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ENGR 390 Winter 2007 Section 1

Lecture 1

ENGR 390 – Sect. 001


• Meetings:
•T, R: 11:00 – 12:20

• Instructor:
•Prof. Sundar V. Atre
•Phone: 737-8272
•E-mail: sundar.atre@oregonstate.edu
•Office Hrs: T,R 1:00 – 3:00 p.m.

• Class website:
BLACKBOARD

Central Idea

Money has a time value


because it can earn more
money over time (earning
power).
Time value of money is
measured in terms of interest
rate.
Interest is the cost of money—
a cost to the borrower and an
earning to the lender

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Course Learning Objectives

1. Be able to perform economic


calculations involving the time value of
money using standard formulas and
tables.

2. Be able to compare alternatives using


net present worth, equivalent annual
worth, internal rate-of-return, and
benefit-cost analysis.

Course Learning Objectives


3. Be able to apply the principles listed in
(1) and (2) above in applications such
as economic life, replacement analysis,
benefit/cost analysis, breakeven
analysis, lease vs. buy and inflation.
4. Be able to apply depreciation and
income tax principles to the
comparison of alternatives using after
tax cash flows.

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Other Course Objectives


1. Prepare economic reports
following correct engineering
economy procedures.

2. Solve problems in a manner


expected on the Fundamentals
of Engineering exam.

3. Evaluate personal finance


choices.

Course Structure
• Grading: Percentage

• Weighting:
•Assignments 25%
•Exam 1 25%
•Exam 2 25%
•Final 25%

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Assignment Structure
• Format for each problem:
•Find (objective)
•Given (starting values)
•Diagram (cash flow)
•Soln. (steps to solve):
•Write equation in Table Factor Form
•Insert values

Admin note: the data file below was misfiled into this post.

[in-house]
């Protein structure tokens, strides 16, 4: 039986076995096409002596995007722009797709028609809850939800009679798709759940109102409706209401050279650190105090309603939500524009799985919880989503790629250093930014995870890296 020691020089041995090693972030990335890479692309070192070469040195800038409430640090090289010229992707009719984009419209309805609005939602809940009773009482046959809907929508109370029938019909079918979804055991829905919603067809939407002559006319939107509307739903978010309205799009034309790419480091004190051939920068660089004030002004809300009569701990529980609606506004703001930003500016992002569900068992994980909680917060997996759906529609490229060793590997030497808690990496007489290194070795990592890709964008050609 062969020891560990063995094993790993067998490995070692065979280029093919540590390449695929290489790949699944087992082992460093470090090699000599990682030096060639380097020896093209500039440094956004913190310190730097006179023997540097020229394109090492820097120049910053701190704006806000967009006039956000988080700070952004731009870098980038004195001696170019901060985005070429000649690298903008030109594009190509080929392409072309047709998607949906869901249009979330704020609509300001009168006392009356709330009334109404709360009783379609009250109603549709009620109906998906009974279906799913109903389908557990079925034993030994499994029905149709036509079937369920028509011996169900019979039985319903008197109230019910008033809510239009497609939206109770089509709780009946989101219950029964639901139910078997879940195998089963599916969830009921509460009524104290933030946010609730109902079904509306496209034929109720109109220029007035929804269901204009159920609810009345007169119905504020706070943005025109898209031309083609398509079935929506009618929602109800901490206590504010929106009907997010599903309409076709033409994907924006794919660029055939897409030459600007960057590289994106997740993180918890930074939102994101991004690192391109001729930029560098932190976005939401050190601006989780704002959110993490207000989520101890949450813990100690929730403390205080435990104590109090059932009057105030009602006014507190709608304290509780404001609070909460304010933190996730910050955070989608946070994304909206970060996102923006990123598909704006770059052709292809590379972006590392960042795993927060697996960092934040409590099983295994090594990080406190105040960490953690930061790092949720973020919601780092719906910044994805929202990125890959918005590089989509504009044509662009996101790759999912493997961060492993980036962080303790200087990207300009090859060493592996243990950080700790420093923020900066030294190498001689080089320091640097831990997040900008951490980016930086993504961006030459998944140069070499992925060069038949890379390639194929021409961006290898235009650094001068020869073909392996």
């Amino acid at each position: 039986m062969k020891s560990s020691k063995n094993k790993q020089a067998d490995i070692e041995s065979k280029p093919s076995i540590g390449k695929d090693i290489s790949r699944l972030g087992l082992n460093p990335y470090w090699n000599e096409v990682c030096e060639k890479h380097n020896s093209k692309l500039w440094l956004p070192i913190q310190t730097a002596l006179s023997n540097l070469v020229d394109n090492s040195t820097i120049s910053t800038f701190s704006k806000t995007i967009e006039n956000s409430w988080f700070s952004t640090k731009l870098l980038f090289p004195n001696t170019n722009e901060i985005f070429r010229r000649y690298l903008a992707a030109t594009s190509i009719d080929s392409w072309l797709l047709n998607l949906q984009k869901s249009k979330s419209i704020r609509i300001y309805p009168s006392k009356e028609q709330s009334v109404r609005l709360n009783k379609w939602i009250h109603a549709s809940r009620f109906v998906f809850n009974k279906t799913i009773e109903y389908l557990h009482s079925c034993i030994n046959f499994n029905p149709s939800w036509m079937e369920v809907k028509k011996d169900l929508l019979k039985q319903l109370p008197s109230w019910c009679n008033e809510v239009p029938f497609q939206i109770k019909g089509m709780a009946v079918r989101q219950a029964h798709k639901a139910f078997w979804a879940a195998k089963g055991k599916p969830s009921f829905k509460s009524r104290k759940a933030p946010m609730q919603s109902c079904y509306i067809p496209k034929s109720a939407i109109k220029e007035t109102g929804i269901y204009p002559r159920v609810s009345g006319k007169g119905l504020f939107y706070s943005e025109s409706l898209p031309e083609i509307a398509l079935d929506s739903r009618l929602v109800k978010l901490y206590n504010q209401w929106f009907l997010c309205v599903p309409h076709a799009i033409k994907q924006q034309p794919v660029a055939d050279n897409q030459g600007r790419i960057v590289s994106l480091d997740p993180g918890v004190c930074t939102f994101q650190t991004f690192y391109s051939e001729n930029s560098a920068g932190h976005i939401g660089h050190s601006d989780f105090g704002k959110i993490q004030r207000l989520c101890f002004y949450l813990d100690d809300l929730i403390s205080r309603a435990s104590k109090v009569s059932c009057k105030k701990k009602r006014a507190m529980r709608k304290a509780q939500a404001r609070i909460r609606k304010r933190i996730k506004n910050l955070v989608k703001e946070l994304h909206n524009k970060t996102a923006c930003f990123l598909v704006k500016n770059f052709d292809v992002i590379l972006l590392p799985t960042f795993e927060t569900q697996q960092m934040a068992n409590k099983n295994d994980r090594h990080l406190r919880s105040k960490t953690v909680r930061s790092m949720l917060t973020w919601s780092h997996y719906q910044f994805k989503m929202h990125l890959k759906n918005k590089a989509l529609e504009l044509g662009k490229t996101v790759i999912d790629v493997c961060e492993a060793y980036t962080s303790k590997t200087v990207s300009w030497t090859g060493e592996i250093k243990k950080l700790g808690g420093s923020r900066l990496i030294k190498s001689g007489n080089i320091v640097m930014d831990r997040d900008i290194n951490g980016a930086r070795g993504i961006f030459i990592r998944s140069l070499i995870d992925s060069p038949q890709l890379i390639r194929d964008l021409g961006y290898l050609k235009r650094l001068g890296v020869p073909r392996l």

•Double underline answer and units

• Not graded if illegible!

Policies
• Assignments:
•Due at class (Thursday), all equal wt.
(%)
•No late work

• Exams:
• One 8.5” x 11” Notecard
•Closed text, etc.
• No make-up Midterms
•Add extra weight to Final
•No make-up Final

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Typical Decisions
• Cost reduction
(e.g., equipment, tooling, facility
layout)

• Plant expansion
(e.g., to increase capacity, sales)

• Equipment selection
• Lease or buy decisions
• Make or buy decisions
• Equipment replacement

Engineering Econ Process


Manufacturing Profit

Planning Investment

Marketing

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Lecture 1

Engineering Econ Process


• Identify alternative uses for limited
resources

• Obtain needed data (not this class)

• Analyze data to determine preferred


alternative:

•Screening decisions
(meets minimum acceptable?)

•Preference decisions
(Select from competing alternatives)

Lets Get Started…


• Paid $100,000 for a piece of
equipment - 3 years ago
• Don’t need it now
• Option 1 – Sell it for $50,000
• Option 2 – Lease it for $15,000
for 3 years. Sell it for
$10,000 at the end of
the lease.
Note:
Leases typically pay at the beginning of a time period.
Loans typically pay at the end of a time period.

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Cash Flow Diagrams


OPTION 1:
$50 k

N= 0 1 2 3 YRS

F3?
OPTION 2:
$15 k $15 k $15 k
$10 k

N= 0 1 2 3 YRS

F3?

The Question
• Under what conditions would I be
indifferent between Options 1 & 2?
• Indifferent means:
– Have the same amount of
money at same point in time.
– In this case, 3 years from now.
• Interest Rates…
– Annual
– Compounding annually

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Future Value in 3 years…

I% Option 1 Option 2
2.5% $53,844 $57,288
5.0% $57,881 $59,652
7.5% $62,115 $62,094
10% $66,550 $64,615
At what interest rate, am I indifferent
between the two options?
• At an interest rate just a little less than 7.5%

Questions?
• What about the $100,000?
•The $100 K is irrelevant - it is a sunk cost, and makes no
difference in the decision at this point in time.

• How do we select between the options?


•We need to know under which conditions we would be
economically indifferent - we have the same amount of
money at the same time - and then if the conditions are
better for one option, we will select that option.

• Any other factors?


•Since we need to account for the time value of money - we
need to know the interest rate and the compounding period.

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Option 1
50,000 now